ernmental iever it is contemplated that
the executive branch shall be a check en
the legislative te restrain and prevent
hasty Juid ill-considered legislation and
the original executive is very inconsider
able contrasted with the veto privilege.
ExiMiiience has shown that with both
houses and the executive in control of
the same party ellicial responsibility rests
lightly, and no matter hew crude or ill
advised the legislation, its passage gen
erally secures for it executive control.
It is te the best interests of every muni
cipality that if its councils are apt te be
strongly partisan en the one side its
mayor should be of a different political
party, se that the intended system of
checks and balances can be fully realized.
David Davis is a geed customer of the
pie wonieu in the capitol. lie fattens and
keeps fat en pastry. Xe dyspepsia in
Mr. BniiT Hakti: is about te resign his
consulate and return te America. The
German climate has net agreed with him
and he has been far from well.
Mr. Tem Tayi.ek thinks of resigning his
editorship of Punch, owing te the pressure
of ether work. It is possible that Mr.
Burnand will succeed him.
Mr. E.meksex is comfortable, netwith
standing his age, and no elder for seventy
seven years than anybody else of that age
would be. He lectured at Concord, last
week, before the Town Lyceum.
Mrs. Astei:, of New Yerk, who were dia
monds and pearls at a dinner at the "White
Heuse en Monday night, and afterward,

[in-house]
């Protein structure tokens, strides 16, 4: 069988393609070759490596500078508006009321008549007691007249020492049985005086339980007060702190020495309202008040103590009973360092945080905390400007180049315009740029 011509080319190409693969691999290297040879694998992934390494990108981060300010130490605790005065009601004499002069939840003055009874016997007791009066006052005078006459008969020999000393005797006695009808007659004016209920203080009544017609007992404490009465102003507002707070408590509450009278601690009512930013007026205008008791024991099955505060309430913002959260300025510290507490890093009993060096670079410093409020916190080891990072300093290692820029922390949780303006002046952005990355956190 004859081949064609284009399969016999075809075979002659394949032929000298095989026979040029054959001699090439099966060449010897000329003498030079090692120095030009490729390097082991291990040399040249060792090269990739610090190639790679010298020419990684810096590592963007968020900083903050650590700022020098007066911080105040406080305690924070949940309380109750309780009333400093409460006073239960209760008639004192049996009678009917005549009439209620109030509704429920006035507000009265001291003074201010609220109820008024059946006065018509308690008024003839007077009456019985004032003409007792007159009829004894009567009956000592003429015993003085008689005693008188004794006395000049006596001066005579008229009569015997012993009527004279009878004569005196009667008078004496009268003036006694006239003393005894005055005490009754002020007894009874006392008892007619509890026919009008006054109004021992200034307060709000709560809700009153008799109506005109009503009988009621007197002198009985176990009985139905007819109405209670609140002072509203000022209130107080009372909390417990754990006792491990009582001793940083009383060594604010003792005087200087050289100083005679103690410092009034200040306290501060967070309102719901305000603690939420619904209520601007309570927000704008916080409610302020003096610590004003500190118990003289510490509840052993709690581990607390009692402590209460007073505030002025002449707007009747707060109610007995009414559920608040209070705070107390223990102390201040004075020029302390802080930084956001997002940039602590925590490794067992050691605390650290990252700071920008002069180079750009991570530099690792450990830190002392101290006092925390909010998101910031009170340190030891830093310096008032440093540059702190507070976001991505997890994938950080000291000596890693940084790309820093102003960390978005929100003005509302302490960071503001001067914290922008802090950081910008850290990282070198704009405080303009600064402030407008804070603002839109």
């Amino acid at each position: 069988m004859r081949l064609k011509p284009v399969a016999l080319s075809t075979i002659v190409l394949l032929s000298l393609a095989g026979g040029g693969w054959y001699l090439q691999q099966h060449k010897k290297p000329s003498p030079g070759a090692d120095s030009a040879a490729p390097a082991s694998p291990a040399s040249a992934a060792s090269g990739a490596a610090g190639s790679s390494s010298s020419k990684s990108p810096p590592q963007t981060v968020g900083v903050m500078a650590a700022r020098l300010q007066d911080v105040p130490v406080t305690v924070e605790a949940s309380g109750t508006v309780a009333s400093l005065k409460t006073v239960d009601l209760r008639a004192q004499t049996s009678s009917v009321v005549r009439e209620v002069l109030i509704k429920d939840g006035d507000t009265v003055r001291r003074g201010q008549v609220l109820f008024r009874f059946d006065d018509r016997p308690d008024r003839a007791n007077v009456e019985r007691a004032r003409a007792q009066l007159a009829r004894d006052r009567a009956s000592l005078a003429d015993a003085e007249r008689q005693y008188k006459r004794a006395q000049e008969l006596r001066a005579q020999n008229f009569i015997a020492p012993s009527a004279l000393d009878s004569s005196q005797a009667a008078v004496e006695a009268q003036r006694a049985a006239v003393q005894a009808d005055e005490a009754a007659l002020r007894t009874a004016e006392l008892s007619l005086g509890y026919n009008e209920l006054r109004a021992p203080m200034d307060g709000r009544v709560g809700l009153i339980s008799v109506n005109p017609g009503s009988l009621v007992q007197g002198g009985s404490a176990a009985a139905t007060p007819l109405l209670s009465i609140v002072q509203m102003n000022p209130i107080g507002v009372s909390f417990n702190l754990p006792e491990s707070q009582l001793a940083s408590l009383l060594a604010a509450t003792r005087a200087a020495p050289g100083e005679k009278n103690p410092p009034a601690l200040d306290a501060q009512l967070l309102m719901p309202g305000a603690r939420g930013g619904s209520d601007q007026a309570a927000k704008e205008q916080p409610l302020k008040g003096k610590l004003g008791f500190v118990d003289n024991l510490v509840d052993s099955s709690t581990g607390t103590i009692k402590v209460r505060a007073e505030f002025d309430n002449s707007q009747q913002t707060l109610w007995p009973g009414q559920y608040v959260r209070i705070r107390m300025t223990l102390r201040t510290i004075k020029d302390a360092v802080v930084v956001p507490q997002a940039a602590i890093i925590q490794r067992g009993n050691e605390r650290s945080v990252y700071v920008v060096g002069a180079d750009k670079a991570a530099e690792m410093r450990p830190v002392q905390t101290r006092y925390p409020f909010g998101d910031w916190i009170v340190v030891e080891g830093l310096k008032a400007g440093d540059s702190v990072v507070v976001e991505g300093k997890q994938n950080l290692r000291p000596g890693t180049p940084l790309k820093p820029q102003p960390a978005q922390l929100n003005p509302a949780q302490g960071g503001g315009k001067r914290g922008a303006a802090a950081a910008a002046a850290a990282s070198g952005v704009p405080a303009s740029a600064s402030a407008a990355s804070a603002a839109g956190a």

at the Mexican minister s, which were
worth nearly or quite one million of dol
lars, was attended by two detectives
dressed as gentlemen, and a policeman is
en guard before the deer of her room at
"Wormley's day and night.
The Duchess of MAiti.itoiceroii has tele
graphed te the New Yerk Herald as fol fel
lows : " Will you honor me by intrusting
te the committee of the ladies of Ireland,
ever whom I preside, the distribution of
the fund raised by you for the relief of
Irish distress:'" The Herald says Mr.
Bcnnct is in Tunis and will be advised of
the request, but it will net change his
At Om: Bull's seventieth birthday cele
bration in Cambridge, Mass., last Thurs
day, Mr. Longfellow and family. Mr. Jas.
T. Field.", Dr. Deremus,of Xew Yerk, and
Dr. Oliver Wendell Helmes were among
the congenial party who assembled te de
honor te the great violinist. The con
spicuous floral gift was the image of a
violin of natural size made wholly of white
pinks, with the exception of the screws,
which were represented by small red roses.
During the evening Mr. Bull delighted his
company by some of his choicest music.
Kinpire Waning Oppressive Taxation
unci a Discontented l'epulace.
Late accounts from Brazil indicate a
gradual but certain disintegration of the
empire. A gentleman in Rie dc Janeiro,
writing te a friend under date of January
4, remarks that, since the discharge of the
old cabinet, which managed matters se
badly and overwhelmed the country with
debt and corruption, the emperor has
appointed a new cabinet, and new
new deputies te Parliament have been
elected, or, rather, designated and
counted in by the government, for
the elections in Brazil arc by no
means free or fair. Necessity compelled
the imperial authorities te raise money,
and, for purposes of immediate relief, they
passed laws obnoxious te the people. One
requires each passenger in a street car
te pay an extra fare, as a special contribu
tion for the government, of one vintem,
which is equivalent te one cent. Against
this the populace protested. A ctitien
from no less than 4,000 subjects was pre